Each of these drug subculture varieties or sub-subcultures has numerous and different conduct norms associated with it. Each subculture emphasizes particular conduct norms (see examples below) that govern the central activities of the group and of individual adherents or participants. Moreover, norms shift over time for an individual and a peer group. General types of conduct norms will be identified and then related to each of the four subcultures mentioned above: (1) experimentation conduct norms—the subcultural participant is expected to consume the focal drug or drugs; (2) maintenance conduct norms— the participant is expected to enjoy the behavior, to repeat the requisite behavior, and to increase the frequency and amount used to the level common in the group; (3) reciprocity conduct norms—when in peer groups, participants are expected to provide others with a portion of their drugs either for free or at low cost, but the obligation is reciprocal for future occasions; (4) distribution conduct norms—the participant is expected to buy the relevant substance, to understand the informal and illegal distribution system, and to engage in drug selling on a systematic basis.

These general classes of conduct norms are somewhat different in the four identified drug subcultures that are briefly described here.


Alcohol is a powerful psychoactive substance that is widely and legally available in America. (The same can be said for tobacco, coffee, and tea.) Moreover, alcohol is widely used in the conventional middle-class culture as a beverage and as an agent for promoting social interaction and relaxation. Experimentation with alcohol is the rule rather than the exception. The alcohol-abuse subculture, however, has maintenance norms that stress the use of alcohol to "get high," "smashed," "ripped," and to promote inebriating consumption. Reciprocity conduct norms include the pooling of money to buy alcohol, the obligation to buy drinks for others at some time in the immediate future, and bottle passing in drinking groups. Distribution norms include purchasing liquor when younger than the legal drinking age, or selling it to the under-age drinker. For the most part, however, this subculture's conduct norms governing distribution are not well developed because alcohol can be easily and legally obtained; during prohibition, however, illicit distribution conduct norms quickly developed.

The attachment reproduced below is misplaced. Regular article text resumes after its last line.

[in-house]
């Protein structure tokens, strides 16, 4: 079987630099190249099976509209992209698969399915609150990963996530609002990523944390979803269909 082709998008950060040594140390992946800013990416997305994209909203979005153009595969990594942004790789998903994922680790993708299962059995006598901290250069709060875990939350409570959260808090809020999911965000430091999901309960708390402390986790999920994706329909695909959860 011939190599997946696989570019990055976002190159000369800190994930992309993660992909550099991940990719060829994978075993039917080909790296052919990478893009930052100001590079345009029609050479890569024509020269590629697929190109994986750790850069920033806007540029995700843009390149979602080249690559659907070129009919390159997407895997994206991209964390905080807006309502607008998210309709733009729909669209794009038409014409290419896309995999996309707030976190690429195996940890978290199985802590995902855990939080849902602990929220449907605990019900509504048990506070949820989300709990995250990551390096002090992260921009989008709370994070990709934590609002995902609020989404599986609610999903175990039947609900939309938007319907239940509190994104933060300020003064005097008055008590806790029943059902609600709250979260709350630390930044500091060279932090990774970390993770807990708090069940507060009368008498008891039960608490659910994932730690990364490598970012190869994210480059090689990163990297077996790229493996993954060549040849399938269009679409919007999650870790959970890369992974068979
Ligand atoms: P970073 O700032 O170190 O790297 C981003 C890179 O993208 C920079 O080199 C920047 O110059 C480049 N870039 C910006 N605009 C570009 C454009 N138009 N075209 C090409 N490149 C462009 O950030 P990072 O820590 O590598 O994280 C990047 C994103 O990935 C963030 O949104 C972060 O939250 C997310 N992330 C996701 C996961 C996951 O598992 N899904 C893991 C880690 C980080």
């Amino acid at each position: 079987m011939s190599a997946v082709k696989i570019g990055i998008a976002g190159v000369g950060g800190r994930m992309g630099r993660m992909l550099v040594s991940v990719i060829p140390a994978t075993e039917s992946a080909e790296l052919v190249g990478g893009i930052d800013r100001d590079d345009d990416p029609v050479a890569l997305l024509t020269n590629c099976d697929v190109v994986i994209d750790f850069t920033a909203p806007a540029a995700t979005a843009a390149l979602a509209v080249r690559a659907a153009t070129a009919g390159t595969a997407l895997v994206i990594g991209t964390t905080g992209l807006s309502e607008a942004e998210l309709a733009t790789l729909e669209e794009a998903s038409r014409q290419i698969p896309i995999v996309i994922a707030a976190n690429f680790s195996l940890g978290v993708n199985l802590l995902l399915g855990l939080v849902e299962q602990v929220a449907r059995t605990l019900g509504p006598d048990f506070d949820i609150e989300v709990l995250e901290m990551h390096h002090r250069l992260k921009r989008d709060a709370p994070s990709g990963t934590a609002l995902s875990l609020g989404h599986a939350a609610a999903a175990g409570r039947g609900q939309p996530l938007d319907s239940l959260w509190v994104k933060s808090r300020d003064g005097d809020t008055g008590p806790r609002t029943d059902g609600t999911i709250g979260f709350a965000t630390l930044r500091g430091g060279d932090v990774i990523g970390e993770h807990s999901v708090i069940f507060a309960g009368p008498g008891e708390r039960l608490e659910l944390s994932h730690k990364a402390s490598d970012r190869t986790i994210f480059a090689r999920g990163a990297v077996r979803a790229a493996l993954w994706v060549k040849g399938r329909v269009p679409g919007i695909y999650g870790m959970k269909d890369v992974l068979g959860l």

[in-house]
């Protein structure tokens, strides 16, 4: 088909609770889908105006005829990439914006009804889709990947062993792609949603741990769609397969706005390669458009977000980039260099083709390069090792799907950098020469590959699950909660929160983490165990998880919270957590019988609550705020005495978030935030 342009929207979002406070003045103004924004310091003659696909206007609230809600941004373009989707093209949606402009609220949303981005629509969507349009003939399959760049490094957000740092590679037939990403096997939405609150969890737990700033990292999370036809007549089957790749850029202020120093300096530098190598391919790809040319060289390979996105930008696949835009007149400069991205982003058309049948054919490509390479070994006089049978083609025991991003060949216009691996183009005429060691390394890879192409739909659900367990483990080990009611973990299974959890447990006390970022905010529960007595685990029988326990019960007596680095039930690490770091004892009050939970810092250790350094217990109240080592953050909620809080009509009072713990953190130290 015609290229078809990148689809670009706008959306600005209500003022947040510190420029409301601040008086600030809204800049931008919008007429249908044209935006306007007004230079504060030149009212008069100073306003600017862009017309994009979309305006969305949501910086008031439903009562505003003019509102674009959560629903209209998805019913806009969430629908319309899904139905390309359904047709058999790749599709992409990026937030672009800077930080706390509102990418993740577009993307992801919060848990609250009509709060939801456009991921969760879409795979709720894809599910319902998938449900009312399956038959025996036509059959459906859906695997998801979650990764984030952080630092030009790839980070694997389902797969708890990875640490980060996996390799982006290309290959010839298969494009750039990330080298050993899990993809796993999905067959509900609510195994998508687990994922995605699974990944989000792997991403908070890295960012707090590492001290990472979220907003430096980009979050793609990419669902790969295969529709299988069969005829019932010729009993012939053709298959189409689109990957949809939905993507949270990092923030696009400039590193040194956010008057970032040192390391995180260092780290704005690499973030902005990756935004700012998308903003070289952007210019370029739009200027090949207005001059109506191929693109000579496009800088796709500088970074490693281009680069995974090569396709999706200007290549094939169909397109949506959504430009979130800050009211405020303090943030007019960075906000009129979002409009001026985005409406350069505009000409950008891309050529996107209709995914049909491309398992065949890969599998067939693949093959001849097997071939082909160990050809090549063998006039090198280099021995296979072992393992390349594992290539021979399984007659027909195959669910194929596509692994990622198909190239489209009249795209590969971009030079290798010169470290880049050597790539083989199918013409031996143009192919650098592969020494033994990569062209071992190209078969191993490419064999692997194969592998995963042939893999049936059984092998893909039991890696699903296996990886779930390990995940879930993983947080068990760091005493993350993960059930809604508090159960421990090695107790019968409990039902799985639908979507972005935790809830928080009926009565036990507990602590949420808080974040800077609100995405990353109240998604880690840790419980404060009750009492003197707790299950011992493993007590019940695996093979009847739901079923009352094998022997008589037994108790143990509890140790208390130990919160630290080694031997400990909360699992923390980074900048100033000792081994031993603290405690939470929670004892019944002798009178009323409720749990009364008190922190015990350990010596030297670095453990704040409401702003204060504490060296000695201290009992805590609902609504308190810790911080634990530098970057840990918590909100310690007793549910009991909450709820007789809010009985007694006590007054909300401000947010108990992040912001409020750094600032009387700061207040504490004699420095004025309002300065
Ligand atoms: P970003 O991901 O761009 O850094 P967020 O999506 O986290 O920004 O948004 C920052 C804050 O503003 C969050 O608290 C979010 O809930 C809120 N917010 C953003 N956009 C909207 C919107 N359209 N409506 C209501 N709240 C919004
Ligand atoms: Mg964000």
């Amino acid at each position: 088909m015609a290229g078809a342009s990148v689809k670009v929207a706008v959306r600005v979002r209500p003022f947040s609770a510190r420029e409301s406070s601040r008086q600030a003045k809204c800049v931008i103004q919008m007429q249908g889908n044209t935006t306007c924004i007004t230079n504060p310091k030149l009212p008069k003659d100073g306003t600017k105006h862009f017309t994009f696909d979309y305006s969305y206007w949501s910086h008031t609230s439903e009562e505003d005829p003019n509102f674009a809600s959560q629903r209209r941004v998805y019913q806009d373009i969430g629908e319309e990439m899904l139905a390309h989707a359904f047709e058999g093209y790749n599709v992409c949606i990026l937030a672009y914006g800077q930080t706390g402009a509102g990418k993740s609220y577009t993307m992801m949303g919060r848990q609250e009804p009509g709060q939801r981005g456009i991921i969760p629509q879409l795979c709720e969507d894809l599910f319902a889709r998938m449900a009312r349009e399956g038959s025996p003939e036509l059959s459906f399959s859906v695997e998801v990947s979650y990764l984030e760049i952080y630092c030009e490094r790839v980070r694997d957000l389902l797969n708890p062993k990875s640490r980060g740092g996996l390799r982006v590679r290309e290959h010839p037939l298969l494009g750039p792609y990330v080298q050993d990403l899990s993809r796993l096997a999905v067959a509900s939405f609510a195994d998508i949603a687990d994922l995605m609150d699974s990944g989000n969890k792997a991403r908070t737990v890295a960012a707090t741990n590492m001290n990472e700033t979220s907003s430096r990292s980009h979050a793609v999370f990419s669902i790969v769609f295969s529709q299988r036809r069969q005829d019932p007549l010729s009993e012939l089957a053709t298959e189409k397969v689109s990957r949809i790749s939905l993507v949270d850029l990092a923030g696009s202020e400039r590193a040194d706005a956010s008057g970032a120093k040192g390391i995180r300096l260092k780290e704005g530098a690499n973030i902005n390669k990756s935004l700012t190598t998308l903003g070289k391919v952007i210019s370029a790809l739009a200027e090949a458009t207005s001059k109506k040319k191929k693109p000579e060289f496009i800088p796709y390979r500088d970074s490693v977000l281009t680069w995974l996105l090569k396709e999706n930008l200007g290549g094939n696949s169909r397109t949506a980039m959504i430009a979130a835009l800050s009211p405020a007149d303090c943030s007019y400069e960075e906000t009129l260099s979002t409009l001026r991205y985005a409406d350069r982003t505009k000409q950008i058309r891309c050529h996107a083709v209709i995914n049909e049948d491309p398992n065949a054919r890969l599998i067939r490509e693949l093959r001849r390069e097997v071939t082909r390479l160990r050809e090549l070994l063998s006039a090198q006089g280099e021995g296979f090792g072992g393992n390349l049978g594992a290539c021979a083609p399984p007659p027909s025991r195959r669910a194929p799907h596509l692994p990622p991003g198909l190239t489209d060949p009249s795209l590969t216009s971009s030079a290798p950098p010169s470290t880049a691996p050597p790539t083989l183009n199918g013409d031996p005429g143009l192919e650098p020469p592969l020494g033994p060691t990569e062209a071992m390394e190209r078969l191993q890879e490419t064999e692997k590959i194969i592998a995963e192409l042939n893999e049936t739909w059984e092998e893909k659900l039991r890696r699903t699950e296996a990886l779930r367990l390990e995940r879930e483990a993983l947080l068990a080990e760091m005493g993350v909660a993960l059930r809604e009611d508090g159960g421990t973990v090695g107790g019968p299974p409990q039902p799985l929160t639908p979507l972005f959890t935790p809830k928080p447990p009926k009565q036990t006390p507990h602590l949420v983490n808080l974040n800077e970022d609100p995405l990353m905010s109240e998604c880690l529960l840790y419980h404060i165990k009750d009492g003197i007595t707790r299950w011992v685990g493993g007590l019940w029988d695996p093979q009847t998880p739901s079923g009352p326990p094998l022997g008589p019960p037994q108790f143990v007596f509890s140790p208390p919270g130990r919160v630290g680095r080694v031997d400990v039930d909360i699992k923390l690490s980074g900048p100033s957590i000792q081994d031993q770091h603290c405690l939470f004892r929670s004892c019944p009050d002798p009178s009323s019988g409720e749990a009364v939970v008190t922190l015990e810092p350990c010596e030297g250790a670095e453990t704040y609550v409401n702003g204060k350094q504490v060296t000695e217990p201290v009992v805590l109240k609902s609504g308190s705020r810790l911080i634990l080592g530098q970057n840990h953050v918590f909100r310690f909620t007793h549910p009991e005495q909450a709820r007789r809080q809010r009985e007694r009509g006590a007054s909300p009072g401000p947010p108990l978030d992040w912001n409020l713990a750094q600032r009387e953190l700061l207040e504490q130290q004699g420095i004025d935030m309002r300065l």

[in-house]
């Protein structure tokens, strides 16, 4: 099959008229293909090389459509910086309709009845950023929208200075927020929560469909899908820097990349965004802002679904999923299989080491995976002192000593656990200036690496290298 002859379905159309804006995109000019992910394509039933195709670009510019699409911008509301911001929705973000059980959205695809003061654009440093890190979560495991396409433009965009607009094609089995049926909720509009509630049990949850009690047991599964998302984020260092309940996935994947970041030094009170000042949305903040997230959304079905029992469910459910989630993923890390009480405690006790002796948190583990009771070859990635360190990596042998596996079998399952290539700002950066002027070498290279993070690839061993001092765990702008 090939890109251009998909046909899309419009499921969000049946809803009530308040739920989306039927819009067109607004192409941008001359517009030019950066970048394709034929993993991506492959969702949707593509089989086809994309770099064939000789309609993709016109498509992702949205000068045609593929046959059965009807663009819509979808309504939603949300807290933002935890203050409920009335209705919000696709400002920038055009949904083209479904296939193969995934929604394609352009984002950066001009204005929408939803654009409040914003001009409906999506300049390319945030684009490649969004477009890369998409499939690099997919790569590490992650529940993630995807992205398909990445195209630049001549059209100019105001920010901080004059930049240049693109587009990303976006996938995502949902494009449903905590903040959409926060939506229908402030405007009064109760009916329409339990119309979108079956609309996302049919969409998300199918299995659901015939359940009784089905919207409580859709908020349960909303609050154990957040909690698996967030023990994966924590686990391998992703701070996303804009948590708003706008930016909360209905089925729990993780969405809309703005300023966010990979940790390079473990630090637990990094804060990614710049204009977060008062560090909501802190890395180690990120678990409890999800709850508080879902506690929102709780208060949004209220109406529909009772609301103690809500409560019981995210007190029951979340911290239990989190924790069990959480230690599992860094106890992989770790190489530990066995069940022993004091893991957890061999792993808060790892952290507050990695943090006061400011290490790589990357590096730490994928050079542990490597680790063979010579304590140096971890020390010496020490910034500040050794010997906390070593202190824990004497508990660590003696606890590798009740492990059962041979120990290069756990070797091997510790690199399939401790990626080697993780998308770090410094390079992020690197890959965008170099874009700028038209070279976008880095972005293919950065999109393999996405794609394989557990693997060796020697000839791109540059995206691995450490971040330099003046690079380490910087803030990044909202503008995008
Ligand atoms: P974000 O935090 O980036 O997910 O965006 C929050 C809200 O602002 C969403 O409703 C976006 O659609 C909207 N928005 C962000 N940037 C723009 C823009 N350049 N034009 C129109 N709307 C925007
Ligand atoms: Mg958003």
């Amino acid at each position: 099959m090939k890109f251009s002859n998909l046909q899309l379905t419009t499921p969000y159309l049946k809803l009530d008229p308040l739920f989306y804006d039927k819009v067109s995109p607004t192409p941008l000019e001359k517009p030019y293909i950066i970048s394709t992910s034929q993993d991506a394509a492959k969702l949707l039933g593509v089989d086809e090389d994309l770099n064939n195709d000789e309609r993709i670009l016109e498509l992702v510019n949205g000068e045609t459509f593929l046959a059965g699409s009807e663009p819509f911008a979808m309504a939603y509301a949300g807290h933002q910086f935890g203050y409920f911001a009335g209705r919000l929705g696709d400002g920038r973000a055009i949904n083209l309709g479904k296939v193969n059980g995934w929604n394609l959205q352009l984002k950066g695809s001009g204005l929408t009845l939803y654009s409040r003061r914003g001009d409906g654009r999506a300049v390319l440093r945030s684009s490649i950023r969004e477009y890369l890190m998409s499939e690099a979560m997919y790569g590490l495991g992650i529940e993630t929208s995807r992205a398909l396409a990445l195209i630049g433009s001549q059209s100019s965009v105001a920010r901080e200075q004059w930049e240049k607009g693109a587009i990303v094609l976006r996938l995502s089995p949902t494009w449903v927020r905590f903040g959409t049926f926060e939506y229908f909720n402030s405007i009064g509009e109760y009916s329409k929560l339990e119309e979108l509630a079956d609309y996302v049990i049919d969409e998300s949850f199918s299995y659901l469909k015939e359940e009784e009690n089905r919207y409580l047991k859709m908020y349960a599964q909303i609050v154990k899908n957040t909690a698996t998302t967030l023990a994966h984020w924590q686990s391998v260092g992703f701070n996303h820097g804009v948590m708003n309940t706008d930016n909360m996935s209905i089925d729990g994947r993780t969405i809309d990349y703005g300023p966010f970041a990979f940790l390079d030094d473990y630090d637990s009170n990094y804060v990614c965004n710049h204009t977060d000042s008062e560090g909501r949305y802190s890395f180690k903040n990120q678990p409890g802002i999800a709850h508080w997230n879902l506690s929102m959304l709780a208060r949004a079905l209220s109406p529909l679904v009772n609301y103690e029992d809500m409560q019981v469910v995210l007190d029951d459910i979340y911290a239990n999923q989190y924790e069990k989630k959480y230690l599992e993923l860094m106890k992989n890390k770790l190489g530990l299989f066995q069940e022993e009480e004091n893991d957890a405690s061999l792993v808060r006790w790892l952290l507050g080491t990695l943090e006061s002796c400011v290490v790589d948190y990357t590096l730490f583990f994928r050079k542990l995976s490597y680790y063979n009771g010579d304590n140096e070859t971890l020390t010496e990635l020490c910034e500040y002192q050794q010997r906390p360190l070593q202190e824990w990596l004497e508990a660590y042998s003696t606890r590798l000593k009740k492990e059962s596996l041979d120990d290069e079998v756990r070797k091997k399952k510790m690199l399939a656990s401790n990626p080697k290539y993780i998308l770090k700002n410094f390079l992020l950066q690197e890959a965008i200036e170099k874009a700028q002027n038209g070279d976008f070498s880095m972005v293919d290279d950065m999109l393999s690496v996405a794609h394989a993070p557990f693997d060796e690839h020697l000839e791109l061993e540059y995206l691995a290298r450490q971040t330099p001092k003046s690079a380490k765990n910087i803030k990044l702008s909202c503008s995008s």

Marijuana has become increasingly institutionalized in America in the past decade (Akers 1977; Jessor 1979; Johnson and Uppal, in press). Experimental or maintenance conduct norms require the use of marijuana, generally by smoking. lnformal pressure from one's peer group or best friends has consistently emerged as a major factor in marijuana experimentation (Kandel 1978b) and in the routine and heavy use of marijuana or hashish. After initiating use, the participants are expected to use it on a routine basis, frequently on a weekly or daily basis; as the regularity of use increases, the amount consumed per occasion may also increase. The cannabis subculture promotes the sharing of marijuana and hashish. A joint is frequently shared by many at a party, or where a peer group congregates. Usually, no money is involved in such sharing but different group members are expected to provide the drug at various times. Distribution norms expect weekly or more frequent users to buy their own supply and/or to share with others. Often the buyer of a relatively large amount (an ounce or more) is expected to give away or sell smaller amounts to friends at cost (Carey 1968). Persons who become regular dealers of cannabis are expected to give free samples, socialize, and smoke with potential buyers. Of course, marijuana may also be sold as a strictly commercial product, albeit illegal, among unacquainted persons.